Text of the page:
Kinematic flux

From Glossary of Meteorology



kinematic flux

Transport of a variable per unit area per unit time (i.e., a dynamic flux), but divided by the average air density (or in the case of heat flux, divided by the product of air density times specific heat of air at constant pressure).

The resulting kinematic flux has the same units as velocity times the variable being transported. For example, a vertical turbulent heat flux is
ams2001glos-Kex03
, while a vertical heat flux associated with mean wind is
ams2001glos-Kex04
, where w is vertical velocity, θ is potential temperature, an overbar denotes an average, and a prime denotes a deviation from the average. Kinematic fluxes are more closely related to meteorological variables that can be easily measured (such as temperature and wind) than are the associated dynamic fluxes (such as J m-2s-1). Statistically, kinematic fluxes are covariances.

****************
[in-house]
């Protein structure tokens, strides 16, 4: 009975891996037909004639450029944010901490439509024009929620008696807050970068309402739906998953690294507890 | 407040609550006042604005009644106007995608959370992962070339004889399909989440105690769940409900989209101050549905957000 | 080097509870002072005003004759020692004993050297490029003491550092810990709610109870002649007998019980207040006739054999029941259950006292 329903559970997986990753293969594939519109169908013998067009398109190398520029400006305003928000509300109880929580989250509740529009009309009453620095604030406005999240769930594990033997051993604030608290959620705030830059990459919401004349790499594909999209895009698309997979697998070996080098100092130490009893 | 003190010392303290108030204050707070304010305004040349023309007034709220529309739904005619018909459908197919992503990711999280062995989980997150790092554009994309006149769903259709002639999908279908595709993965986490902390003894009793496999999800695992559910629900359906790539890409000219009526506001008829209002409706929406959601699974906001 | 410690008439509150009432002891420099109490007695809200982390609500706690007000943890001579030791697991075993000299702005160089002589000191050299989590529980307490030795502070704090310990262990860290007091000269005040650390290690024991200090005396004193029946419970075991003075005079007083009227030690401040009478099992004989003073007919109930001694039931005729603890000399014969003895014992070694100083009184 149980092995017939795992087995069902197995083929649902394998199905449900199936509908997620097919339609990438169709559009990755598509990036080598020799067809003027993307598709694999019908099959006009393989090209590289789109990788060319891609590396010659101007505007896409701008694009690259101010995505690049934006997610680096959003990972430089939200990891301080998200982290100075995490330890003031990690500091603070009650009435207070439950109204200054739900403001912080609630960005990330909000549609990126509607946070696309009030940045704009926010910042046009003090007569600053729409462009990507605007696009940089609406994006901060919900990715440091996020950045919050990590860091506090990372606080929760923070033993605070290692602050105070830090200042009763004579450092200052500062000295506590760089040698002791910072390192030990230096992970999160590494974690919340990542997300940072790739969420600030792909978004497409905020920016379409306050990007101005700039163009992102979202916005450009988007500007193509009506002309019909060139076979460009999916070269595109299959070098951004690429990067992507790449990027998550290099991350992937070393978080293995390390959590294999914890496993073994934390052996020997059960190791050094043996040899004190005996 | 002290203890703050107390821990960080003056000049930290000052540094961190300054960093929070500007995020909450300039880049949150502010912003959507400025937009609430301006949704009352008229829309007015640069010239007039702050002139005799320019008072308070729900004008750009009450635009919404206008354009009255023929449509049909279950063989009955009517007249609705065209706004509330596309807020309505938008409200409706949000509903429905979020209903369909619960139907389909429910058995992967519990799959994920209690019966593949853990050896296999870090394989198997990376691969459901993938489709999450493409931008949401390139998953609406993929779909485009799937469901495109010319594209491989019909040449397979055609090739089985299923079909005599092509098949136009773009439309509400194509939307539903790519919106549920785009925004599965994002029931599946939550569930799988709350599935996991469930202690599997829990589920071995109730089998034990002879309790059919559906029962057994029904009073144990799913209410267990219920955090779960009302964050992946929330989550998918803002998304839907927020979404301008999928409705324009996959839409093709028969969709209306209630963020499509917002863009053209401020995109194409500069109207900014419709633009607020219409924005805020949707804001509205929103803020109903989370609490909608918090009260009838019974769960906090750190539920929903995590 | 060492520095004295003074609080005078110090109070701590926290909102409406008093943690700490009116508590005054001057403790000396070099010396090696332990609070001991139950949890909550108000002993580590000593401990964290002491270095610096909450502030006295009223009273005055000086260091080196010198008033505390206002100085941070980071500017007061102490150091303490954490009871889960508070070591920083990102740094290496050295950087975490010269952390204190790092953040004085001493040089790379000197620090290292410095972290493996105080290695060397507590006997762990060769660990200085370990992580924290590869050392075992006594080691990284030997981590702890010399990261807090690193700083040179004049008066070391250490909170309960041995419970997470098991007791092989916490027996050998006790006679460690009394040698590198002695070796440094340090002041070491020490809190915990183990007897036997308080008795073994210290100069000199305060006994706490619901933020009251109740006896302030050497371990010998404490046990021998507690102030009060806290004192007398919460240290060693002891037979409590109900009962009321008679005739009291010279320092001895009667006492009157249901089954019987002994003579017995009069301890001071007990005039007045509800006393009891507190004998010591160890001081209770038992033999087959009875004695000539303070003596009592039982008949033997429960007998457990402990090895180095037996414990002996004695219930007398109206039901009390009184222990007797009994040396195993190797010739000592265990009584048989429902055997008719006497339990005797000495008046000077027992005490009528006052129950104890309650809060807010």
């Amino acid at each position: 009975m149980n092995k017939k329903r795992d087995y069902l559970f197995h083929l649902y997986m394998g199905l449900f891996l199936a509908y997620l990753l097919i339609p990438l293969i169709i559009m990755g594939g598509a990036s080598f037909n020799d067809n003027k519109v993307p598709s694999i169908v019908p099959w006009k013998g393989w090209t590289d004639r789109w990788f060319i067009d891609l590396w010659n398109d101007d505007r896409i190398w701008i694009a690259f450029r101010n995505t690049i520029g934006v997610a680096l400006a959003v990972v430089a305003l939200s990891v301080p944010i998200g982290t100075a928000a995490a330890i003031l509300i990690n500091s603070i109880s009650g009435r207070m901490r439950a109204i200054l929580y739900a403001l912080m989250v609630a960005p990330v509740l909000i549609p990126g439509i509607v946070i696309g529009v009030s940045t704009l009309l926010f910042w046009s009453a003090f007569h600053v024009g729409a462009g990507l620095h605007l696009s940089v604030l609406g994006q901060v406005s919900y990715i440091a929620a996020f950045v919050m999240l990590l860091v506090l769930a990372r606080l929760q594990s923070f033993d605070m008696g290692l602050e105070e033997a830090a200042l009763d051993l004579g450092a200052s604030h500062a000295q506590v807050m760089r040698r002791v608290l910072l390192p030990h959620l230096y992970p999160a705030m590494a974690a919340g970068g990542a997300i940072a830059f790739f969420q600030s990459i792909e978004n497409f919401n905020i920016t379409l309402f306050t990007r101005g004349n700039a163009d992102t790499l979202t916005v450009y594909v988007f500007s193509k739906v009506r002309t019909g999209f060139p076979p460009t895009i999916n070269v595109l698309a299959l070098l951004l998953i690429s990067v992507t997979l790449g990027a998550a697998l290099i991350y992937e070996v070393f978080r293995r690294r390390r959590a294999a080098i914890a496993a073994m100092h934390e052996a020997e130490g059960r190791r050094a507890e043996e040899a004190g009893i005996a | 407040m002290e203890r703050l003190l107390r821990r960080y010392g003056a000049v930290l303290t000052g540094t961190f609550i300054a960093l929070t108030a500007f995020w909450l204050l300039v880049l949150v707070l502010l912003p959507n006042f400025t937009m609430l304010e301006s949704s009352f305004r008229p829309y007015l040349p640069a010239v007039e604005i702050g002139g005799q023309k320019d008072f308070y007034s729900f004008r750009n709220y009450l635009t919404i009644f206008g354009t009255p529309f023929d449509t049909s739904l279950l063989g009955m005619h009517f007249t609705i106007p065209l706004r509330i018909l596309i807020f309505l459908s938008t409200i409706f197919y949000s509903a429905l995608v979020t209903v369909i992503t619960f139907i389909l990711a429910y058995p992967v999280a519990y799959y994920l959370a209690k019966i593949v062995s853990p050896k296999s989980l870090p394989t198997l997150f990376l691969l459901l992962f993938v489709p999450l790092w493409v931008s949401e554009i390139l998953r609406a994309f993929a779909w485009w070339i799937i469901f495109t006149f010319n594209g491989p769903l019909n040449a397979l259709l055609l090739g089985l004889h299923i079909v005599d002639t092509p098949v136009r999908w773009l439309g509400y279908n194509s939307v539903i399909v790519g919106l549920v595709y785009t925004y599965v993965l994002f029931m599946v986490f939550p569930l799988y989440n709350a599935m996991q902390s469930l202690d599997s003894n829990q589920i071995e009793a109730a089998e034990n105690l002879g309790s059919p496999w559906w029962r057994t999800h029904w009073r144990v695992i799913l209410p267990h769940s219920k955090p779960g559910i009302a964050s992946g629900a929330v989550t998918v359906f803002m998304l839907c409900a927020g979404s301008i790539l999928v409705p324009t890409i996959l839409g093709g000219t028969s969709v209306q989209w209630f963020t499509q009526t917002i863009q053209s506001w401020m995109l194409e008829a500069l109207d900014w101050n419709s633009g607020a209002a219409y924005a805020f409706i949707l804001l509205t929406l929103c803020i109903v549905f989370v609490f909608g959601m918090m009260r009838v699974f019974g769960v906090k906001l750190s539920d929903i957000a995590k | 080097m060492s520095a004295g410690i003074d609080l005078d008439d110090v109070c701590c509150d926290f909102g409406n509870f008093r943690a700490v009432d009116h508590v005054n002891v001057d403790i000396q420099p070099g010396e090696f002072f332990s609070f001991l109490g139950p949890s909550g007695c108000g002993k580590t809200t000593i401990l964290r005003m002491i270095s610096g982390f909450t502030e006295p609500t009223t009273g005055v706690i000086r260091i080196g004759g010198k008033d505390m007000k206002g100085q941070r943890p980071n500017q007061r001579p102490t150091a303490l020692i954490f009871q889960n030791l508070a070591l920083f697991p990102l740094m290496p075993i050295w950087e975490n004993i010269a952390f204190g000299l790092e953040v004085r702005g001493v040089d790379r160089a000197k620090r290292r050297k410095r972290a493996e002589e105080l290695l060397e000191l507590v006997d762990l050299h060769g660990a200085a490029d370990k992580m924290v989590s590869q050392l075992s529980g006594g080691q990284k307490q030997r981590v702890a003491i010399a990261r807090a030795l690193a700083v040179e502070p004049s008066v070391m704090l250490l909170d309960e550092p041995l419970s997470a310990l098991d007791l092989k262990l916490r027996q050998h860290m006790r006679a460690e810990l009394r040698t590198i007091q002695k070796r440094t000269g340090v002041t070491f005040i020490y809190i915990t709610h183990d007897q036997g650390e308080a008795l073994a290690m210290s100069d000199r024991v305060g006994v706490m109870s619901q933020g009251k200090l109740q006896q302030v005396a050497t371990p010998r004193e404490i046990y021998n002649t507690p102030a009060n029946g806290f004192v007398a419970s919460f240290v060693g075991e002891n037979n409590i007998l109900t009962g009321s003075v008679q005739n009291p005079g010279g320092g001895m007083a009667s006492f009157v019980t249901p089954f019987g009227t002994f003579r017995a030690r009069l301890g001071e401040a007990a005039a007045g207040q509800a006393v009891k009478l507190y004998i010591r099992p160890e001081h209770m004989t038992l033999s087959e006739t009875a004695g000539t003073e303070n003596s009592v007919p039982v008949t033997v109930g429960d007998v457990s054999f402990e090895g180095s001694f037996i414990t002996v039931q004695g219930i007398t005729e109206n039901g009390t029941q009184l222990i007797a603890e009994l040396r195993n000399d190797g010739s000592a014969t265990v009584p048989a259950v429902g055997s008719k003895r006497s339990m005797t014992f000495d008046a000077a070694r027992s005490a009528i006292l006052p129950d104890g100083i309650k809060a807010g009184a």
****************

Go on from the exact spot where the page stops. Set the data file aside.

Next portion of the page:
Copyright 2022 American Meteorological Society (AMS). For permission to reuse any portion of this work, please contact permissions@ametsoc.org. Any use of material in this work that is determined to be “fair use” under Section 107 of the U.S. Copyright Act (17 U.S. Code § 107) or that satisfies the conditions specified in Section 108 of the U.S.Copyright Act (17 USC § 108) does not require AMS’s permission. Republication, systematic reproduction, posting in electronic form, such as on a website or in a searchable database, or other uses of this material, except as exempted by the above statement, require written permission or a license from AMS. Additional details are provided in the AMS Copyright Policy statement.